Dead Deco showcases the responses of a wide variety of artists in our 5Qs with… interview series. Some interviews included artists dedicated to this genre exclusively, while others have been from the perspective of Day of the Dead outliers whose work seamlessly includes celebrated contributions. Though all have been informative, few present the passion for this holiday and its associated arts that Comrade’s Calacas exudes. As in his sculptures and on his blog, Comrade’s Calacas‘ love for this holiday’s traditions and art is self evident.
Dead Deco: Thank you for joining us here on 5Qs. How did you first learn about the Day of the Dead holiday?
Comrade’s Calacas: I was fortunate enough to be born and raised in the shadow of Los Angeles proper, which provided plenty of opportunities for early exposure to the trappings of Dia de los Muertos. I recall early memories of seeing papier mache’ stands in the Olvera Street Square and trips to The Folk Tree—the delta of import and muerte arts in the area, located in my hometown of Pasadena—which stoked a healthy admiration and fascination with the holiday.
However, on something of an ironic note, I didn’t become interested in the deeper artistic culture until I played a video game called Grim Fandango, back in the 1990’s. Prior to that, I’d gotten about as far as candy skulls and hammered tin tchotchkes; after seeing what designer Tim Schafer was able to accomplish by distilling his love of the muerte mythology into that medium, my mind was officially blown. The glass that I felt existed between my interest in it as an expressive artistic genre and its qualities as an indigenous celebration fell away, and I made my first sculpture just a few months later.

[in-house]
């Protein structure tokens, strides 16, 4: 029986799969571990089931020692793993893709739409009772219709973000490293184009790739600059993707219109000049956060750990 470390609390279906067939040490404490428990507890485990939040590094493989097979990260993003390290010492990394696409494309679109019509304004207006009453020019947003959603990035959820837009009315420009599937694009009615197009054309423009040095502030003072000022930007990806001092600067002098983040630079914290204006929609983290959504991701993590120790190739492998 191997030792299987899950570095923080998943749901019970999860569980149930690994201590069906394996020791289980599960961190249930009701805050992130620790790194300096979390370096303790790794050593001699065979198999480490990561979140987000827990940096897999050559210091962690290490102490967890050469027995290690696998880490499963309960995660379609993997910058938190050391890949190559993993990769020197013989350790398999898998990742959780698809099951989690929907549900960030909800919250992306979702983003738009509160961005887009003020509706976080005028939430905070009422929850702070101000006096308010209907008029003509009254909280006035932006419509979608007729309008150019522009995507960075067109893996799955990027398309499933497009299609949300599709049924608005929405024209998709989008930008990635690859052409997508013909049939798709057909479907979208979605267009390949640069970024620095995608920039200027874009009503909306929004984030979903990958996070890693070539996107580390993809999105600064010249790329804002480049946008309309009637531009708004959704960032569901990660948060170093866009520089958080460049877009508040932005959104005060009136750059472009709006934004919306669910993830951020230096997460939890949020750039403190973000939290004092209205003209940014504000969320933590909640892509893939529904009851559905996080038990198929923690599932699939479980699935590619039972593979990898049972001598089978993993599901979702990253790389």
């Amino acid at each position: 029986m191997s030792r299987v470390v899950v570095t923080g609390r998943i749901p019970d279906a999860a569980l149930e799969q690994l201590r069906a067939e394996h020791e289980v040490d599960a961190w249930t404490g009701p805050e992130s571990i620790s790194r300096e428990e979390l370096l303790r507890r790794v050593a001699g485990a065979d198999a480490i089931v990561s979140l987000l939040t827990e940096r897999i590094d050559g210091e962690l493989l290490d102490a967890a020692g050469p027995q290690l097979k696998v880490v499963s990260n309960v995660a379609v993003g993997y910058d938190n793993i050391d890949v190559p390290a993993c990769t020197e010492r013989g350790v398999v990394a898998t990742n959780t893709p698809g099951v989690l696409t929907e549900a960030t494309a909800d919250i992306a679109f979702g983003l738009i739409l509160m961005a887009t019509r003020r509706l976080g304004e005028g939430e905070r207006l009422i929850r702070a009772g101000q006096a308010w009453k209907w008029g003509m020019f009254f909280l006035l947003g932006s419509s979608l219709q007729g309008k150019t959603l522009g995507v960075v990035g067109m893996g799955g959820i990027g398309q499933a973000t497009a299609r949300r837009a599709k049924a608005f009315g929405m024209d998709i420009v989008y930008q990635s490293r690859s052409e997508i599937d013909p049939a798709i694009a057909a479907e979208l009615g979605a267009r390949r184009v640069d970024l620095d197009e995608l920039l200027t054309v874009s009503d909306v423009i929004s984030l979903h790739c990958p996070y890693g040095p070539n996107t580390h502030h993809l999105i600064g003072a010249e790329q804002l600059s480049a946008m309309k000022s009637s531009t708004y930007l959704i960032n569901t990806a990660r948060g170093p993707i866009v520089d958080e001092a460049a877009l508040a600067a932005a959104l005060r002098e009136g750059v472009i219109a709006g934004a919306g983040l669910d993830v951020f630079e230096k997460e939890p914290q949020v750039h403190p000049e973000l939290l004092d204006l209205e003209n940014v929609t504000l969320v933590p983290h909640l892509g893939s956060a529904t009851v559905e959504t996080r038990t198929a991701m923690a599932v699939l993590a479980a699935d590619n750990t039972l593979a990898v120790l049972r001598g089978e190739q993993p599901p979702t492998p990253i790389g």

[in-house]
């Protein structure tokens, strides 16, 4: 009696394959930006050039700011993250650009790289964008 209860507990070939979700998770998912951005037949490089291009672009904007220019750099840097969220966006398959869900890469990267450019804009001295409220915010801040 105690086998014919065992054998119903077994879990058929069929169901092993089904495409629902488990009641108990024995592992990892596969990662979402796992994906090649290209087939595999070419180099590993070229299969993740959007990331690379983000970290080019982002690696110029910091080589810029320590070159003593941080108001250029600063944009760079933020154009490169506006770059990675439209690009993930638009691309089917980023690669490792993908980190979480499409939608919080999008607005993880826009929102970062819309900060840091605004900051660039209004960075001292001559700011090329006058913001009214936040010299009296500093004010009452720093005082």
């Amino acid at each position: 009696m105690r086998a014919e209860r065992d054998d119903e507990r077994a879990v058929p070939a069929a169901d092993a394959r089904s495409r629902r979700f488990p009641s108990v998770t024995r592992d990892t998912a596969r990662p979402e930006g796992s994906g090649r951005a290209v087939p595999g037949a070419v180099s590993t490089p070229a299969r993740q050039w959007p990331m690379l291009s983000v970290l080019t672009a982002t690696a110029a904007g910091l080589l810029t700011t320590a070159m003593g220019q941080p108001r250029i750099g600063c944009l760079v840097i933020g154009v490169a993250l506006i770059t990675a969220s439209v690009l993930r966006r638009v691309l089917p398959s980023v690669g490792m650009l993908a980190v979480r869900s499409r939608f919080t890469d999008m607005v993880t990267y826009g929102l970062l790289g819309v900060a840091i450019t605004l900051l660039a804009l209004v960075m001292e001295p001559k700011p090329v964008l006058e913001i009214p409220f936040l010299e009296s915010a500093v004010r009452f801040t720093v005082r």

DD: What is your favorite Day of the Dead tradition?
CC: I’d say this is probably a bonafide “gimme,” considering my colophon, but… calacas make my creative world go ‘round. One of the things I admire most about them is their ability to elicit a number of reactions from people: in fashioning original pieces for friends, family and for commercial purposes, I’ve seen everything from tears of joy to disgusted comments about “messing with (Mexican) voodoo.” For something so innocuous, the emotional sucker-punch that this particular craft can elicit is intriguing, to say the least.
DD: How does your community respond to Day of the Dead?
CC: Seattle has a number of robust artistic traditions—our regional devotion to Native arts is really one of the most impressive things about the Pacific Northwest’s creative culture—but, unfortunately, there doesn’t seem to be much room for the muerte arts outside of random and arbitrary associations to our hipster boutiques and local import stores. You’ll see leather-tooled candy-skull keychains at pop-shops in Ballard and plenty of alebrijes at Pike’s Market, but you’d be hard-pressed to find a single local gallery or folk art shop who’s featuring the work of any local artisans for the holiday… or, sadly, who has much stated interest in doing so. Aside from an exhibition at the Seattle Center, the emphasis locally is more on selling “the exotic,” rather than just focusing on “the art,” as a self-contained entity.